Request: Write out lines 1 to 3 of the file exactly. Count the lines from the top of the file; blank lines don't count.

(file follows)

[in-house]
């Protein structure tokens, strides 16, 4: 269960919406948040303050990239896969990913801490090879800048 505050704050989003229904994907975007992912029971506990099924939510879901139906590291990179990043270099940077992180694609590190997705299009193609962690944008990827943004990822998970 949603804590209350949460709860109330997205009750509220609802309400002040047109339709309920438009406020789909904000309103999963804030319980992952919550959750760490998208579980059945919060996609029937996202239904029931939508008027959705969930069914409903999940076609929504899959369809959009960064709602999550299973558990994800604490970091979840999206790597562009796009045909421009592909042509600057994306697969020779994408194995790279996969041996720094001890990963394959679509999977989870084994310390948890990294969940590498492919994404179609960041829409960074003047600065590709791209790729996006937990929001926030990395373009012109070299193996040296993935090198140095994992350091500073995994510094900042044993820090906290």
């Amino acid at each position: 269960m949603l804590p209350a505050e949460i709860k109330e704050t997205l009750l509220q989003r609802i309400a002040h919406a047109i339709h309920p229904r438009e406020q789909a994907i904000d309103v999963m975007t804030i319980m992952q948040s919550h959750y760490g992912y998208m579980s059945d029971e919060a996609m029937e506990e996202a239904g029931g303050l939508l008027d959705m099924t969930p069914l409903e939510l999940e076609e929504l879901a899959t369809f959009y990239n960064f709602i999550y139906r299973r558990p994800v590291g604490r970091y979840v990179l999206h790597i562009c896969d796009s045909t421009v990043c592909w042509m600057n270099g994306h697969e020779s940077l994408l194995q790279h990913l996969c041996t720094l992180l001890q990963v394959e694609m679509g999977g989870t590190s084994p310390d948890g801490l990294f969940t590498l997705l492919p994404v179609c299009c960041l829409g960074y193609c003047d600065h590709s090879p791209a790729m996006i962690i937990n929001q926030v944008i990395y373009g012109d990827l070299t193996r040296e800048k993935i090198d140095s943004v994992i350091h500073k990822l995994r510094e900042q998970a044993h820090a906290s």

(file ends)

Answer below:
[in-house]
């Protein structure tokens, strides 16, 4: 269960919406948040303050990239896969990913801490090879800048 505050704050989003229904994907975007992912029971506990099924939510879901139906590291990179990043270099940077992180694609590190997705299009193609962690944008990827943004990822998970 949603804590209350949460709860109330997205009750509220609802309400002040047109339709309920438009406020789909904000309103999963804030319980992952919550959750760490998208579980059945919060996609029937996202239904029931939508008027959705969930069914409903999940076609929504899959369809959009960064709602999550299973558990994800604490970091979840999206790597562009796009045909421009592909042509600057994306697969020779994408194995790279996969041996720094001890990963394959679509999977989870084994310390948890990294969940590498492919994404179609960041829409960074003047600065590709791209790729996006937990929001926030990395373009012109070299193996040296993935090198140095994992350091500073995994510094900042044993820090906290």
């Amino acid at each position: 269960m949603l804590p209350a505050e949460i709860k109330e704050t997205l009750l509220q989003r609802i309400a002040h919406a047109i339709h309920p229904r438009e406020q789909a994907i904000d309103v999963m975007t804030i319980m992952q948040s919550h959750y760490g992912y998208m579980s059945d029971e919060a996609m029937e506990e996202a239904g029931g303050l939508l008027d959705m099924t969930p069914l409903e939510l999940e076609e929504l879901a899959t369809f959009y990239n960064f709602i999550y139906r299973r558990p994800v590291g604490r970091y979840v990179l999206h790597i562009c896969d796009s045909t421009v990043c592909w042509m600057n270099g994306h697969e020779s940077l994408l194995q790279h990913l996969c041996t720094l992180l001890q990963v394959e694609m679509g999977g989870t590190s084994p310390d948890g801490l990294f969940t590498l997705l492919p994404v179609c299009c960041l829409g960074y193609c003047d600065h590709s090879p791209a790729m996006i962690i937990n929001q926030v944008i990395y373009g012109d990827l070299t193996r040296e800048k993935i090198d140095s943004v994992i350091h500073k990822l995994r510094e900042q998970a044993h820090a906290s």